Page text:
Colebatch argues that American unions were so inspired by Captain America that they refused to strike during the war.  Australian dock workers, he suggests, lacking such a powerfully patriotic motivator, fell prey to the manipulation of Communists, fifth columnists and traitors.  What we needed was not just a superhero, but a conservative superhero.

Colebatch writes of Steve Rogers as a sepia-toned historical figure.  The fact that Captain America is alive and well, exposing SHIELD corruption and talking up universal health care, is as insignificant as any of the other facts he mangles.
– J. M. Caudwell, review of Australia’s Secret War: How Unions Sabotaged Our Troops in World War II in The New Left, October 2014.

“Bloody Yanks.”
– Private Jim White

For your bookshelf: The Deep by Tom Taylor

You know how it’s much easier to talk about something you hated than something you really enjoyed?  That’s why I have a lot to say about Pacific Rim, yet I’ve been trying to write this post about The Deep for a couple of months.

That’s fitting, though, because it took me a really long time to read it.  I heard last year that an excellent Australian comic about a multi-racial family of aquanauts was being adapted into an animated TV series, and I thought, “Huh, I should read that.”  And the first two volumes sat in my shopping cart for a really long time.

Finally I bit the bullet and bought them, but because I had procrastinated so long, I kind of … forgot that I had bought nearly $50 worth of comics?  Which is fine, I do that a lot, and then I get parcels that I had completely forgotten about ordering!  It’s just like Christmas, only I’m spending money on myself.

Only, this time the package never came.  Several months passed until I went, “Hey, I should buy The Deep!  Why didn’t I do that sooner?”  A tickle in my memory prompted me to go through my emails and bank statements, where I discovered that I had bought it.  And I would like to congratulate Gestalt Publishing for being incredibly on the ball when I asked about it on Twitter, sorting the problem out and sending my comics.  No emails required, just Twitter.  Problem solved in 140 characters.

And then I read it, and it was AMAZING, and made me very happy, and I’ve spent the last couple of months trying to figure out how to convey its brilliance.  Without, you know, scanning the entire thing.  Because that’s what I want to do:  take my graphic novels out and push them in people’s faces, going, “See?  SEE?  MORE ENTERTAINMENT SHOULD BE LIKE THIS!”

The front cover of The Deep: Vol 1 - black father, Asian mother and their teenaged daughter and younger son make eye contact with the viewer, looking cool and heroic
The Deep: Volume 1

The Nektons are explorers.  Their terrain: the oceans.  Father William, mother Kaiko, and their children, the brilliant Fontaine and the gifted and hyperactive Antaeus, explore the depths of the oceans, encountering unfamiliar sea creatures and oceanographic mysteries.  Theirs is a scientific and ecological mission, set against the backdrop of William’s quest for … well, that would be a spoiler.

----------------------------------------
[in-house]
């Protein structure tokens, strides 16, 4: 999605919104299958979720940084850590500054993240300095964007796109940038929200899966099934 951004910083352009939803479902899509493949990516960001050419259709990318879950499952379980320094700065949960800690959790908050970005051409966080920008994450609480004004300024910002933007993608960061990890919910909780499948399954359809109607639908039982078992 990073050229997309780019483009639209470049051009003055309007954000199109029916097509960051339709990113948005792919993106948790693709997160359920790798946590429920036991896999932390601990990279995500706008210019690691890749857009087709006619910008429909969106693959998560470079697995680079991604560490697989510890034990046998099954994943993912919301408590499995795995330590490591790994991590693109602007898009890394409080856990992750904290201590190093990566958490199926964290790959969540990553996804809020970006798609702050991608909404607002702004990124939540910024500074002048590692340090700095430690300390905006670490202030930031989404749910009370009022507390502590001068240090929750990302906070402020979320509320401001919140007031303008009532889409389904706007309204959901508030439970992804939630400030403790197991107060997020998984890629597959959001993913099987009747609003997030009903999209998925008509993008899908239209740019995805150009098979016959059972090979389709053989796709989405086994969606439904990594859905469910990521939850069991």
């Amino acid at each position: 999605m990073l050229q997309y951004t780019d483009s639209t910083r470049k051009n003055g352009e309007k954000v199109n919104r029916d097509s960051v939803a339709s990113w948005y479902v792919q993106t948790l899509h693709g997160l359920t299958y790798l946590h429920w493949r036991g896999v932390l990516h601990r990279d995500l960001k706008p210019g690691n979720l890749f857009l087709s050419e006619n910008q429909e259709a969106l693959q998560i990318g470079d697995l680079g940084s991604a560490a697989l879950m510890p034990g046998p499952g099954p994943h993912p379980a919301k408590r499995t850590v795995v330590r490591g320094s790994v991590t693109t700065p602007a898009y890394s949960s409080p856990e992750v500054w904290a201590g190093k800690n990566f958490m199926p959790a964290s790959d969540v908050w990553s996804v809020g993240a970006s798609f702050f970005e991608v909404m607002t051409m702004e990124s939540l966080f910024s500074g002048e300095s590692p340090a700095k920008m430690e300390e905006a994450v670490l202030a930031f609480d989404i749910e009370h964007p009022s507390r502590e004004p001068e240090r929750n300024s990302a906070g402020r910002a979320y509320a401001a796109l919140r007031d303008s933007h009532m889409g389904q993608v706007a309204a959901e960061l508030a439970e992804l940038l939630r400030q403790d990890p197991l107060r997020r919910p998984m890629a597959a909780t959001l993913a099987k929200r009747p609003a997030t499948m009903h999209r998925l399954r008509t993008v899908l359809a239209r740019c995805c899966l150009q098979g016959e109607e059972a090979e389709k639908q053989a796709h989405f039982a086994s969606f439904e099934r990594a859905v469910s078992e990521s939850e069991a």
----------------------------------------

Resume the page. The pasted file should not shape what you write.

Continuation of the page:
Okay, so it sounds a bit like seaQuest DSV crossed with Avatar: The Last Airbender, but it’s more like … no, that’s it exactly.  Shut up, I loved seaQuest DSV.  Well, I loved the first season.  It was so great.  When I was 13.  Anyway…

I compare it with Avatar because Ant reminds me very strongly of Aang — he may be a genius, but he’s also very much a kid.  Much to the dismay of Fontaine, who is the sensible, methodical member of the family.

Fontaine’s parents are also a source of much eyerolling, given that their mother likes to play shark, and their father just really loves old maps.  This would make her completely unbearable, except that she actually has a sense of humour, and really loves her family and their mission.

The Deep is unpretentious but competent.  It sets out to be a really good family comic, and that’s exactly what it is.  It made me want to write and draw, and I have the dodgy sketchbook pages to prove it.  (No, you can’t see them.  It’s embarrassing.)

What makes it notable, obviously, is the diversity of the characters.  We rarely get to see a black man being intellectual and eccentric, and western media rarely portrays Asian women as badass goofballs.  Frankly, Kaiko is so great, it’s a mystery to me why there aren’t entire Tumblrs dedicated to her.  (I searched the tags, and found The Deep has no presence on Tumblr whatsoever.  Guys, this is exactly what you say you love.  Get on it.)

FOR EXAMPLE, here is the result of an, uhhhhhh, encounter with a journalist determined to portray the Nektons as a menace to society:

It was at this moment that I fell in love.
It was at this moment that I fell in love.

Click on the image for the full-sized version.

I guess I don’t really advocate pushing journalists into the sea, even if they are hacks who demonise families and cause panics that result in shark-deaths.  But Kaiko’s nonchalance, coupled with SUNGLASSES, coupled with her family surrounding her and being all, OUR WIFE/MOTHER IS GREAT, DEAL WITH IT, that’s pretty excellent.

For bonus stereotype-busting, the Nektons pick up an eccentric old white man with mysterious and possibly mystical knowledge that will aid them in their Spoilery Quest.  And then, just when I was starting to find him slightly irritating, he departed at the end of volume 2.

But all the inclusivity and stereotype-defying in the world isn’t going to achieve anything unless it’s coupled with an entertaining story and good characters, and that’s why I think everyone should read the comics, and watch the TV series when it appears.  I can’t maintain a one-woman fangirling forever, and all this hand-flapping is getting tiring.

You can read a sample of the first volume here, as well as ordering it in hardcopy, but it’s also available from ComiXology. Samples from the second volume are here. Now, I am off to re-read them, and to ponder what dark secrets lie in Jeffrey the Fish’s past.